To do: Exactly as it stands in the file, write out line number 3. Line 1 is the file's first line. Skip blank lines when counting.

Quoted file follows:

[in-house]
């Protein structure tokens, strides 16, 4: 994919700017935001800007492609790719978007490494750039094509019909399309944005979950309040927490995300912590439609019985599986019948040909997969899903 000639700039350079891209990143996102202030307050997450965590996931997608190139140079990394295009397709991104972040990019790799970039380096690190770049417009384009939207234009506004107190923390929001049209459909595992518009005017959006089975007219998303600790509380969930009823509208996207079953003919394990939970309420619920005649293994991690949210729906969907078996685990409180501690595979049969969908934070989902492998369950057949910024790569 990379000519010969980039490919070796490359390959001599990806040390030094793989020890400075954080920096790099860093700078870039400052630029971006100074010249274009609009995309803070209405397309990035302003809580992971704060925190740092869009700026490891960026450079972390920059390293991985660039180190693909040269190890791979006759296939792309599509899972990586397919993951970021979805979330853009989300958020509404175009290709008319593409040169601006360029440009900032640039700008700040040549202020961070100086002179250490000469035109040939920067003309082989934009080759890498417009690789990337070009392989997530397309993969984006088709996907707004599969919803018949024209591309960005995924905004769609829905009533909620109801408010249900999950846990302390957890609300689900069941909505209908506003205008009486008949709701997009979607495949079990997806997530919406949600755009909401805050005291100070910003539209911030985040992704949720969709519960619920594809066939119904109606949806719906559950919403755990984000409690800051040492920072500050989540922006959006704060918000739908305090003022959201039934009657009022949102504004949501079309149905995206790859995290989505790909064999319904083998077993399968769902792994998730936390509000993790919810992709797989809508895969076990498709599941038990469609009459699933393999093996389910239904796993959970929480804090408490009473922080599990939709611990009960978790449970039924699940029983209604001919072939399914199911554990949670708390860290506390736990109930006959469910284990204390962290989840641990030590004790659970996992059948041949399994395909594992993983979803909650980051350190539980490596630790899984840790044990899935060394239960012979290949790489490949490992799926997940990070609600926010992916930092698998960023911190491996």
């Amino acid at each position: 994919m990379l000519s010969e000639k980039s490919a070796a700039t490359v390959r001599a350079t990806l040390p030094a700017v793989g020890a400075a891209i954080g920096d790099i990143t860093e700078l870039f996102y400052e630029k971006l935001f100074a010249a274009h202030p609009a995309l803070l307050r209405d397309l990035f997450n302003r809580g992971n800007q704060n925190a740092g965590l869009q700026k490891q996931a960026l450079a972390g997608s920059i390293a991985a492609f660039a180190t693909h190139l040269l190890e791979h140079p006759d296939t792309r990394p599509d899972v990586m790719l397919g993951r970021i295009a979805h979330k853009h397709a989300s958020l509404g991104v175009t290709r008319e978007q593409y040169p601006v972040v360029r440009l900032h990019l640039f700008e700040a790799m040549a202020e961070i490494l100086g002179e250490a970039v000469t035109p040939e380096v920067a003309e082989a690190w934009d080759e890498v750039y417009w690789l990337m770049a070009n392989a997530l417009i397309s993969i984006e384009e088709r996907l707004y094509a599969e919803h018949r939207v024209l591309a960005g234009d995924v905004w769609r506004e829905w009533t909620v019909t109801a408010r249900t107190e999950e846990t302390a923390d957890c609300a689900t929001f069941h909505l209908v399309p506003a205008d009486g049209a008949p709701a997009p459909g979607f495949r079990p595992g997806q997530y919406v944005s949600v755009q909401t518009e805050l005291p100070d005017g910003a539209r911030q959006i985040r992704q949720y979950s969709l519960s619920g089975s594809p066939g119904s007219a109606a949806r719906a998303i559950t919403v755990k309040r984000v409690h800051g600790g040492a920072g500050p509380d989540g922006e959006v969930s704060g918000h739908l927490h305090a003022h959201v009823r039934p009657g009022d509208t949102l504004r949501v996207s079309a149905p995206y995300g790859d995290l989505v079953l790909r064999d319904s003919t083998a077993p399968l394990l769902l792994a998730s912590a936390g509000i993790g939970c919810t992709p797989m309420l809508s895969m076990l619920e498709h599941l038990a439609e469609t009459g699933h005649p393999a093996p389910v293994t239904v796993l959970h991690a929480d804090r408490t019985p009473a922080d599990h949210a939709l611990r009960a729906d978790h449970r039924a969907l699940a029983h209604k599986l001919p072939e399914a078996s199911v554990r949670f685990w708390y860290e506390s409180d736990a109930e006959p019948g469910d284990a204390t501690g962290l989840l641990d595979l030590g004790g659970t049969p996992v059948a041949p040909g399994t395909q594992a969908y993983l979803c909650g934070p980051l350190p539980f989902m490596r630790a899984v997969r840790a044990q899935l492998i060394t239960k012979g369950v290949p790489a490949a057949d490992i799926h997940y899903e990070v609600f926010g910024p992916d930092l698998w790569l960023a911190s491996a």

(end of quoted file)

């Amino acid at each position: 994919m990379l000519s010969e000639k980039s490919a070796a700039t490359v390959r001599a350079t990806l040390p030094a700017v793989g020890a400075a891209i954080g920096d790099i990143t860093e700078l870039f996102y400052e630029k971006l935001f100074a010249a274009h202030p609009a995309l803070l307050r209405d397309l990035f997450n302003r809580g992971n800007q704060n925190a740092g965590l869009q700026k490891q996931a960026l450079a972390g997608s920059i390293a991985a492609f660039a180190t693909h190139l040269l190890e791979h140079p006759d296939t792309r990394p599509d899972v990586m790719l397919g993951r970021i295009a979805h979330k853009h397709a989300s958020l509404g991104v175009t290709r008319e978007q593409y040169p601006v972040v360029r440009l900032h990019l640039f700008e700040a790799m040549a202020e961070i490494l100086g002179e250490a970039v000469t035109p040939e380096v920067a003309e082989a690190w934009d080759e890498v750039y417009w690789l990337m770049a070009n392989a997530l417009i397309s993969i984006e384009e088709r996907l707004y094509a599969e919803h018949r939207v024209l591309a960005g234009d995924v905004w769609r506004e829905w009533t909620v019909t109801a408010r249900t107190e999950e846990t302390a923390d957890c609300a689900t929001f069941h909505l209908v399309p506003a205008d009486g049209a008949p709701a997009p459909g979607f495949r079990p595992g997806q997530y919406v944005s949600v755009q909401t518009e805050l005291p100070d005017g910003a539209r911030q959006i985040r992704q949720y979950s969709l519960s619920g089975s594809p066939g119904s007219a109606a949806r719906a998303i559950t919403v755990k309040r984000v409690h800051g600790g040492a920072g500050p509380d989540g922006e959006v969930s704060g918000h739908l927490h305090a003022h959201v009823r039934p009657g009022d509208t949102l504004r949501v996207s079309a149905p995206y995300g790859d995290l989505v079953l790909r064999d319904s003919t083998a077993p399968l394990l769902l792994a998730s912590a936390g509000i993790g939970c919810t992709p797989m309420l809508s895969m076990l619920e498709h599941l038990a439609e469609t009459g699933h005649p393999a093996p389910v293994t239904v796993l959970h991690a929480d804090r408490t019985p009473a922080d599990h949210a939709l611990r009960a729906d978790h449970r039924a969907l699940a029983h209604k599986l001919p072939e399914a078996s199911v554990r949670f685990w708390y860290e506390s409180d736990a109930e006959p019948g469910d284990a204390t501690g962290l989840l641990d595979l030590g004790g659970t049969p996992v059948a041949p040909g399994t395909q594992a969908y993983l979803c909650g934070p980051l350190p539980f989902m490596r630790a899984v997969r840790a044990q899935l492998i060394t239960k012979g369950v290949p790489a490949a057949d490992i799926h997940y899903e990070v609600f926010g910024p992916d930092l698998w790569l960023a911190s491996a």